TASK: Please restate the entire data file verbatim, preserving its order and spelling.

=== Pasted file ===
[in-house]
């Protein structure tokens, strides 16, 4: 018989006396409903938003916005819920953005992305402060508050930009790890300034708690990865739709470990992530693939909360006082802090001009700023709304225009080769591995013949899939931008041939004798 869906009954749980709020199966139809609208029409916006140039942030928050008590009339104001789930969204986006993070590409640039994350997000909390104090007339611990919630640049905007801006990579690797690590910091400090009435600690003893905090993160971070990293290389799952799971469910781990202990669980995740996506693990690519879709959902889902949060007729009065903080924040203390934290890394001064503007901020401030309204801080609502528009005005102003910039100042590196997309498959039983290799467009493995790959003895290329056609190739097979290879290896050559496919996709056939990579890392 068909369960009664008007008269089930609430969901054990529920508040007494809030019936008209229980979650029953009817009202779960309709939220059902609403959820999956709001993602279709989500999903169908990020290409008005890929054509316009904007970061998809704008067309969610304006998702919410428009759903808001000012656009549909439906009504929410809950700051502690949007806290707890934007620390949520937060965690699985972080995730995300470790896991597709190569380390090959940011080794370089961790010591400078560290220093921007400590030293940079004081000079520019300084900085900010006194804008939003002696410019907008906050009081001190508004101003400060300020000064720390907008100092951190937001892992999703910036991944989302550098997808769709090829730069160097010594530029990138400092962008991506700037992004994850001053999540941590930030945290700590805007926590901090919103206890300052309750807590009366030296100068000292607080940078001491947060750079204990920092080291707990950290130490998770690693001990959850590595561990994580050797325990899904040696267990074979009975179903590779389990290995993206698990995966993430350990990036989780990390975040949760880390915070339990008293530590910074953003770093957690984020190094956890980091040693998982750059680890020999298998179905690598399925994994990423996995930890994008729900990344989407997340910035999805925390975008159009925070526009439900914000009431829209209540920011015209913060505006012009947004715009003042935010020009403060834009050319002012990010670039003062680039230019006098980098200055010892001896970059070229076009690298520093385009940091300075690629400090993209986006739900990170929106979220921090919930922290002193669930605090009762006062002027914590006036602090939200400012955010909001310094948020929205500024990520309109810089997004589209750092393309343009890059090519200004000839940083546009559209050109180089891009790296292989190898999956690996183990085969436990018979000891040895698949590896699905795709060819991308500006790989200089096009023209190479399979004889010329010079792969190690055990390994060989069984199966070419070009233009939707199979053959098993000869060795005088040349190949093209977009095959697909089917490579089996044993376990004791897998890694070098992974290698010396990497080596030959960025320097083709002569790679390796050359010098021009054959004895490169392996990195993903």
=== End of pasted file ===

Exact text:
[in-house]
């Protein structure tokens, strides 16, 4: 018989006396409903938003916005819920953005992305402060508050930009790890300034708690990865739709470990992530693939909360006082802090001009700023709304225009080769591995013949899939931008041939004798 869906009954749980709020199966139809609208029409916006140039942030928050008590009339104001789930969204986006993070590409640039994350997000909390104090007339611990919630640049905007801006990579690797690590910091400090009435600690003893905090993160971070990293290389799952799971469910781990202990669980995740996506693990690519879709959902889902949060007729009065903080924040203390934290890394001064503007901020401030309204801080609502528009005005102003910039100042590196997309498959039983290799467009493995790959003895290329056609190739097979290879290896050559496919996709056939990579890392 068909369960009664008007008269089930609430969901054990529920508040007494809030019936008209229980979650029953009817009202779960309709939220059902609403959820999956709001993602279709989500999903169908990020290409008005890929054509316009904007970061998809704008067309969610304006998702919410428009759903808001000012656009549909439906009504929410809950700051502690949007806290707890934007620390949520937060965690699985972080995730995300470790896991597709190569380390090959940011080794370089961790010591400078560290220093921007400590030293940079004081000079520019300084900085900010006194804008939003002696410019907008906050009081001190508004101003400060300020000064720390907008100092951190937001892992999703910036991944989302550098997808769709090829730069160097010594530029990138400092962008991506700037992004994850001053999540941590930030945290700590805007926590901090919103206890300052309750807590009366030296100068000292607080940078001491947060750079204990920092080291707990950290130490998770690693001990959850590595561990994580050797325990899904040696267990074979009975179903590779389990290995993206698990995966993430350990990036989780990390975040949760880390915070339990008293530590910074953003770093957690984020190094956890980091040693998982750059680890020999298998179905690598399925994994990423996995930890994008729900990344989407997340910035999805925390975008159009925070526009439900914000009431829209209540920011015209913060505006012009947004715009003042935010020009403060834009050319002012990010670039003062680039230019006098980098200055010892001896970059070229076009690298520093385009940091300075690629400090993209986006739900990170929106979220921090919930922290002193669930605090009762006062002027914590006036602090939200400012955010909001310094948020929205500024990520309109810089997004589209750092393309343009890059090519200004000839940083546009559209050109180089891009790296292989190898999956690996183990085969436990018979000891040895698949590896699905795709060819991308500006790989200089096009023209190479399979004889010329010079792969190690055990390994060989069984199966070419070009233009939707199979053959098993000869060795005088040349190949093209977009095959697909089917490579089996044993376990004791897998890694070098992974290698010396990497080596030959960025320097083709002569790679390796050359010098021009054959004895490169392996990195993903």